This is a guest post from Kieren Jon Lawrenson. Kieran recently completed a 3km swimming race through the Arctic circle and finished in 2nd place in a field of 120. It was a phenomenal effort and we asked Kieran to share his thoughts on the event with us..
I recently had the fortunate experience of swimming in a unique event in Lapland that gives you the chance to swim back through time……
The region has a strong tradition of swimming and sauna – a great combination.
All it took to get there was a 11.5 hour flight from Australia to Qatar; throw in a 9 hour layover with searing 42 degree Celsius plus outdoor temperatures; a 6 hour flight to Stockholm, a hop off the plane to catch an SJ overnight 12 hour train north to Luleå; followed by a 2 hour car-trip further North to eventually reach the Swedish village of Juoksengi situated on the Torne river. Across the river (which acts as the border between Sweden and Finland) is the Finnish village of Juoksenki. In winter the river freezes over and an ice road is maintained between the two villages.
The Swim the Arctic Circle is a 3km downstream race from Finland to Sweden across the Torne. It takes place under the summer midnight sun and the swim route crosses the Arctic Circle and a time zone. This means that most participants begin the race at the Finnish start (pun intended) early on Sunday morning and finish before they started late on the previous Saturday evening. There are large analogue clocks setup at the start and finish lines for photo opportunities to prove the time travel feat.
During the swim each breath you take is interspersed with an incredible view of a deep red semi-sunset and intense Nordic scenery. The water temperature can vary from about 15 to 22 degrees Celsius year on year depending on the prevailing conditions. For our race the water was warm and dark and navigation was relatively easy. We were required to follow a series of large buoys painted alternately in Swedish and Finnish national colours. The current proved to be a bit tricky to negotiate at the shallow sections of the course and you needed to get your trajectory right as you veered off towards the channel leading to the finish platform where the touch pads and timekeepers were situated.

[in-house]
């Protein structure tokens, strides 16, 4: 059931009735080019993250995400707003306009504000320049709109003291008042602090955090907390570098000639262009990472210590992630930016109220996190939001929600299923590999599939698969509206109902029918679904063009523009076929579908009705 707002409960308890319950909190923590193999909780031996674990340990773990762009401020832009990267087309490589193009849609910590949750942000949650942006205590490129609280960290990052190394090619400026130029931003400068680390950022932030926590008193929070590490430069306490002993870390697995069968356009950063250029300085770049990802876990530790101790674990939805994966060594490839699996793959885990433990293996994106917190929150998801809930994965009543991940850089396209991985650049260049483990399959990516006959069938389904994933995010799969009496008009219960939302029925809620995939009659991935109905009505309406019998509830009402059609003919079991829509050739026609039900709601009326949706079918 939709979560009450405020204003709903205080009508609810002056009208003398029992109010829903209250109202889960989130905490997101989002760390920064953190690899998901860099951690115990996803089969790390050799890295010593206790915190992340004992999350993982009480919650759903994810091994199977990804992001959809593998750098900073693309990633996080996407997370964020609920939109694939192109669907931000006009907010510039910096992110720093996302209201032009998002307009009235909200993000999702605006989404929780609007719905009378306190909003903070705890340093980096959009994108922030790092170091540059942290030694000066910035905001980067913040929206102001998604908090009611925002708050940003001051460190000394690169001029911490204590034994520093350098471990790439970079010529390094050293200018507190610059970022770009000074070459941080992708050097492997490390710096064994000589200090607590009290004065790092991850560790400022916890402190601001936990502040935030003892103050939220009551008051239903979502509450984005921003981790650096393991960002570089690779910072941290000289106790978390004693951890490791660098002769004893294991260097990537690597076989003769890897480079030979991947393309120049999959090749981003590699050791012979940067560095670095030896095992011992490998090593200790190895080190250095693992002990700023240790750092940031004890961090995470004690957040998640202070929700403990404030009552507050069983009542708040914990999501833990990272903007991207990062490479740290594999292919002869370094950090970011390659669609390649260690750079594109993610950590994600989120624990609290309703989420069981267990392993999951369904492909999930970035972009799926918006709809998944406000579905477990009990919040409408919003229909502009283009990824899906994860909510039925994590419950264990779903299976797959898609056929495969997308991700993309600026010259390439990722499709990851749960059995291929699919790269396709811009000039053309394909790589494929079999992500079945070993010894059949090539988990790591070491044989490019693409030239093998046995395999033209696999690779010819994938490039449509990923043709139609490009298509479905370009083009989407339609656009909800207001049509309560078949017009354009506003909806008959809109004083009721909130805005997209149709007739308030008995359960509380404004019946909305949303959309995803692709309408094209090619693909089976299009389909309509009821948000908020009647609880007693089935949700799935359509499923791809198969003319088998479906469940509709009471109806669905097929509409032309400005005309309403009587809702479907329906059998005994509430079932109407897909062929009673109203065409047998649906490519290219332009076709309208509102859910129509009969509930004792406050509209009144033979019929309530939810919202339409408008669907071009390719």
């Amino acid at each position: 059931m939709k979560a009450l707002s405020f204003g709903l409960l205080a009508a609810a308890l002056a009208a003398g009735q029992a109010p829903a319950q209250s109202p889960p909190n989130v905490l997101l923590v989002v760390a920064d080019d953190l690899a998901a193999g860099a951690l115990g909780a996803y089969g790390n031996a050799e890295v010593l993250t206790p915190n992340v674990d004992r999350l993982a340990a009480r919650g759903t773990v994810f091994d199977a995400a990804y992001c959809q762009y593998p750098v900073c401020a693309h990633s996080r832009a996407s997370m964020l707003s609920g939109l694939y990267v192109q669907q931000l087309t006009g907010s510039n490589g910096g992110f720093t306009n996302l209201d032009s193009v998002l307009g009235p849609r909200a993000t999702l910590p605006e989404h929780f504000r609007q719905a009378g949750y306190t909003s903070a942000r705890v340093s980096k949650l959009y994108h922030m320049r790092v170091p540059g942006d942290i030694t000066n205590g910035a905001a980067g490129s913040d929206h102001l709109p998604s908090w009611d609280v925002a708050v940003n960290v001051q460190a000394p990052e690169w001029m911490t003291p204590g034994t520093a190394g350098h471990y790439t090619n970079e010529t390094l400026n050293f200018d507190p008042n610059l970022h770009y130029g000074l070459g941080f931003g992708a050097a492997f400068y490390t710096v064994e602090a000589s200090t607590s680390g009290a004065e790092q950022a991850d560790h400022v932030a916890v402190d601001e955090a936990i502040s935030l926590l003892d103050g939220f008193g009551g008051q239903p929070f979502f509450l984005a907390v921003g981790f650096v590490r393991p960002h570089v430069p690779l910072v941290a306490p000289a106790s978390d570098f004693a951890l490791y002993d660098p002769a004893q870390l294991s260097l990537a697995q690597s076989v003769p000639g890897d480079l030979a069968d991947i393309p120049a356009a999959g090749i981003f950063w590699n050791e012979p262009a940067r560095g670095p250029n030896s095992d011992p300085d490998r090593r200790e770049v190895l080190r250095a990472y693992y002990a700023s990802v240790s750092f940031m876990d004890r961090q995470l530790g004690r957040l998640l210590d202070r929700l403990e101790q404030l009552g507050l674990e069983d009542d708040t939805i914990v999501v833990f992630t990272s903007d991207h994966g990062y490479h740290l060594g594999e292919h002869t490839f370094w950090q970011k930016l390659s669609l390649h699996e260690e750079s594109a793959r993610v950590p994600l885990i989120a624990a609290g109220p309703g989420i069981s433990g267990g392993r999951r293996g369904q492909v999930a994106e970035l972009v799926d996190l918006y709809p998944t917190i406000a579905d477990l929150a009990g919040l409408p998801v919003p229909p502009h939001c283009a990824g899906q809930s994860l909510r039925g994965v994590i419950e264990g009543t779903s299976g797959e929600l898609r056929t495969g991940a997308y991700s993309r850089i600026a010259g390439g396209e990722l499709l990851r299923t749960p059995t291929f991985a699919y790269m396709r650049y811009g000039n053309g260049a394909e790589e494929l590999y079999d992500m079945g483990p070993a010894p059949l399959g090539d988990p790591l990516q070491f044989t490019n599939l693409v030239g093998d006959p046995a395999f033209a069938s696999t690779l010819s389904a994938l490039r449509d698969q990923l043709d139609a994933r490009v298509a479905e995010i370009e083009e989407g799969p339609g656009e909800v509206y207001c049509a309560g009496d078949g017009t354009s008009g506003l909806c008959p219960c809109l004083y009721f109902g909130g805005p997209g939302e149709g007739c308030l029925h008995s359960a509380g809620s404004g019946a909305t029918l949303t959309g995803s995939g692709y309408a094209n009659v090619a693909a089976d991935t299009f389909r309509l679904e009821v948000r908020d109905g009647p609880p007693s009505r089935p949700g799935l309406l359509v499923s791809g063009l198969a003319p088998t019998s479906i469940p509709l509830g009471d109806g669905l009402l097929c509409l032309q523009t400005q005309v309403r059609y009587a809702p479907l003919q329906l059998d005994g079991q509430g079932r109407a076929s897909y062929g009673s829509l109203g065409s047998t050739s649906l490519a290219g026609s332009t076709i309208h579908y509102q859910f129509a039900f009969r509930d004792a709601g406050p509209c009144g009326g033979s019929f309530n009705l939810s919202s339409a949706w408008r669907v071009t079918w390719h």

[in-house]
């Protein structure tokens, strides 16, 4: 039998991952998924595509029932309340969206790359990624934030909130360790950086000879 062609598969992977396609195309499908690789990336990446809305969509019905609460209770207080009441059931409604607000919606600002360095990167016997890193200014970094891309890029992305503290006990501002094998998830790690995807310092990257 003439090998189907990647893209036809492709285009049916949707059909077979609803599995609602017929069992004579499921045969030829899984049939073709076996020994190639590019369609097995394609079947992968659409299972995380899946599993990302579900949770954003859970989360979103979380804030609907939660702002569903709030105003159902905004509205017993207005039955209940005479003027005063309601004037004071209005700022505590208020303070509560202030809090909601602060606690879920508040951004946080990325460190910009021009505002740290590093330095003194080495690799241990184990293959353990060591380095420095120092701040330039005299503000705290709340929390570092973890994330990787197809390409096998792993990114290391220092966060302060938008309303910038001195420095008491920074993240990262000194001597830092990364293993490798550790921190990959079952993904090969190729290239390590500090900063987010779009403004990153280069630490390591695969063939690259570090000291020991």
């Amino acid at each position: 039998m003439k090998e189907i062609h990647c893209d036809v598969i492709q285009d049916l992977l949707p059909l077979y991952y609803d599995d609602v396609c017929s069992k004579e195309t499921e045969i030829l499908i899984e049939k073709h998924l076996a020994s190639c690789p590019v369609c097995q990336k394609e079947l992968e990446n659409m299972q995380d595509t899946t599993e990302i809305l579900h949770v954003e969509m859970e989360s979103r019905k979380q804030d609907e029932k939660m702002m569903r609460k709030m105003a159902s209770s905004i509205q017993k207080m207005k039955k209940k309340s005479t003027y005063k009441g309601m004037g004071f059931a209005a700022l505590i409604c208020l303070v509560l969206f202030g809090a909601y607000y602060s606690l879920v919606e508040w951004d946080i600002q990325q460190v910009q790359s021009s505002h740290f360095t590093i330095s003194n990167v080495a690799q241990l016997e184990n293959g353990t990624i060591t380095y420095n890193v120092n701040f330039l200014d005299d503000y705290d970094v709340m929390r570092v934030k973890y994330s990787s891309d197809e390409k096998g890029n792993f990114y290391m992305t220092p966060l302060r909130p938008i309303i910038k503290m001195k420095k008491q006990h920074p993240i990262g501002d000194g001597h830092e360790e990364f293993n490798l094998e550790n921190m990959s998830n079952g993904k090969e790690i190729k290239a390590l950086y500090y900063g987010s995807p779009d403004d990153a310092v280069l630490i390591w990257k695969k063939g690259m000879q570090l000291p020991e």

At the mål (the finish) you were met with biscuits, hot soup and a warm welcome from the crowd gathered to watch the race. Naturally, there were hot tubs available for swimmers to warm up a bit more and portable saunas to really warm up. After that we all gathered at the wood-panelled club house for the presentations and prize-giving. I was pleased to have finished in second place behind Adrian from Sweden and ahead of Samuli – a local Finnish triathlete (see photo in header).
Some of the challenges I faced included a serious bout of jet-lag which was not made any easier by the continuous light of day and mosquito and horse-fly bites which left nasty sores that would linger on for days. It didn’t help matters either that I came off my bicycle the ‘night’ before the race whilst surveying the finish area. This left me with a nasty haematoma on the front of my right thigh and a smashed non-functional iPhone. A wetsuit that had a split in a seam shortly before the race added to the discomfort….
What helped me get through it all was the unconditional long-distance support from my family together with stubborn will combined with perseverance – this is the potent mix that disintegrates obstacles and leads to great outcomes. It also helped to know that there was a traditional Finnish smoke sauna followed by an Elk and Chanterelle mushroom meal awaiting me the day after the event!
The midnight sun swim was a fantastic escapade with great people running it and enormous camaraderie amongst the swimmers. I thoroughly recommend it for competitive and recreational swimmers alike. The race in my year was capped at 120 entrants so if you are up for the challenge make sure to get your entry in early.